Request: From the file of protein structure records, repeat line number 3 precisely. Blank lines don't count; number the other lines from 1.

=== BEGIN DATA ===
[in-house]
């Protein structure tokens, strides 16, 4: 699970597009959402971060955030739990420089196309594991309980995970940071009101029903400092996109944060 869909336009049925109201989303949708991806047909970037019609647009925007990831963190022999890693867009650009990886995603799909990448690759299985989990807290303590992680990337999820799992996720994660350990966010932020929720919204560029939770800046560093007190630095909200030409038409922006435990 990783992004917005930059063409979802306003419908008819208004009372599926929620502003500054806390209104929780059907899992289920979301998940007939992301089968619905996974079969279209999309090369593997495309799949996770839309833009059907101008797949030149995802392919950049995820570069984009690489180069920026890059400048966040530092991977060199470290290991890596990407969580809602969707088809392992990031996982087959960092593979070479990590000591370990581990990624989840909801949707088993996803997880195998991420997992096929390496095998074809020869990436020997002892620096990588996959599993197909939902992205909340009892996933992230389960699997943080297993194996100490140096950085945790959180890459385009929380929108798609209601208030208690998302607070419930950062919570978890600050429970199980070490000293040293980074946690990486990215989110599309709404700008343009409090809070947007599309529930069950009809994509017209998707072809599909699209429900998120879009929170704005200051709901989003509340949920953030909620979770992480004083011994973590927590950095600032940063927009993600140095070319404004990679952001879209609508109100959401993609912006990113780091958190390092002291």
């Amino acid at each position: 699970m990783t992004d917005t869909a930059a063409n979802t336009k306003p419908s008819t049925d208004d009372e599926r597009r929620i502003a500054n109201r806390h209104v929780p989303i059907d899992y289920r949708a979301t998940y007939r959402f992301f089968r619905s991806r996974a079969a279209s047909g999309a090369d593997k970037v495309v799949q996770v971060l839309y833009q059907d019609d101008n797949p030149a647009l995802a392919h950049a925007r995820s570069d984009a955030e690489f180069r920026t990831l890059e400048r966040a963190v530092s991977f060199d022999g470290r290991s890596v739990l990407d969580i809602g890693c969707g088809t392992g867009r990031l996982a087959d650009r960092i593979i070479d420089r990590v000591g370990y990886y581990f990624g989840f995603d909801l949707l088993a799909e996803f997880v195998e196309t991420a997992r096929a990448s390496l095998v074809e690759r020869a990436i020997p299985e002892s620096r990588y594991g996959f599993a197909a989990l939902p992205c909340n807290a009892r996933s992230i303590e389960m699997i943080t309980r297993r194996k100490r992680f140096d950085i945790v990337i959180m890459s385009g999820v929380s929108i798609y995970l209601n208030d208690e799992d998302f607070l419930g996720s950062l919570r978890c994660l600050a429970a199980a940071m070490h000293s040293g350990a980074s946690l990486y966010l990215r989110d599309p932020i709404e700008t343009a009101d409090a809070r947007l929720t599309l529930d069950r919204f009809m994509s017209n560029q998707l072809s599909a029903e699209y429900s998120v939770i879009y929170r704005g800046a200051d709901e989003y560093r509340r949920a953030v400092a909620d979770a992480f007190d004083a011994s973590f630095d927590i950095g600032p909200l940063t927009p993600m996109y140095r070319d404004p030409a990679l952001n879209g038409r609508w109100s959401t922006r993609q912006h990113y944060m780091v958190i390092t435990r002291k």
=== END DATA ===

């Amino acid at each position: 699970m990783t992004d917005t869909a930059a063409n979802t336009k306003p419908s008819t049925d208004d009372e599926r597009r929620i502003a500054n109201r806390h209104v929780p989303i059907d899992y289920r949708a979301t998940y007939r959402f992301f089968r619905s991806r996974a079969a279209s047909g999309a090369d593997k970037v495309v799949q996770v971060l839309y833009q059907d019609d101008n797949p030149a647009l995802a392919h950049a925007r995820s570069d984009a955030e690489f180069r920026t990831l890059e400048r966040a963190v530092s991977f060199d022999g470290r290991s890596v739990l990407d969580i809602g890693c969707g088809t392992g867009r990031l996982a087959d650009r960092i593979i070479d420089r990590v000591g370990y990886y581990f990624g989840f995603d909801l949707l088993a799909e996803f997880v195998e196309t991420a997992r096929a990448s390496l095998v074809e690759r020869a990436i020997p299985e002892s620096r990588y594991g996959f599993a197909a989990l939902p992205c909340n807290a009892r996933s992230i303590e389960m699997i943080t309980r297993r194996k100490r992680f140096d950085i945790v990337i959180m890459s385009g999820v929380s929108i798609y995970l209601n208030d208690e799992d998302f607070l419930g996720s950062l919570r978890c994660l600050a429970a199980a940071m070490h000293s040293g350990a980074s946690l990486y966010l990215r989110d599309p932020i709404e700008t343009a009101d409090a809070r947007l929720t599309l529930d069950r919204f009809m994509s017209n560029q998707l072809s599909a029903e699209y429900s998120v939770i879009y929170r704005g800046a200051d709901e989003y560093r509340r949920a953030v400092a909620d979770a992480f007190d004083a011994s973590f630095d927590i950095g600032p909200l940063t927009p993600m996109y140095r070319d404004p030409a990679l952001n879209g038409r609508w109100s959401t922006r993609q912006h990113y944060m780091v958190i390092t435990r002291k």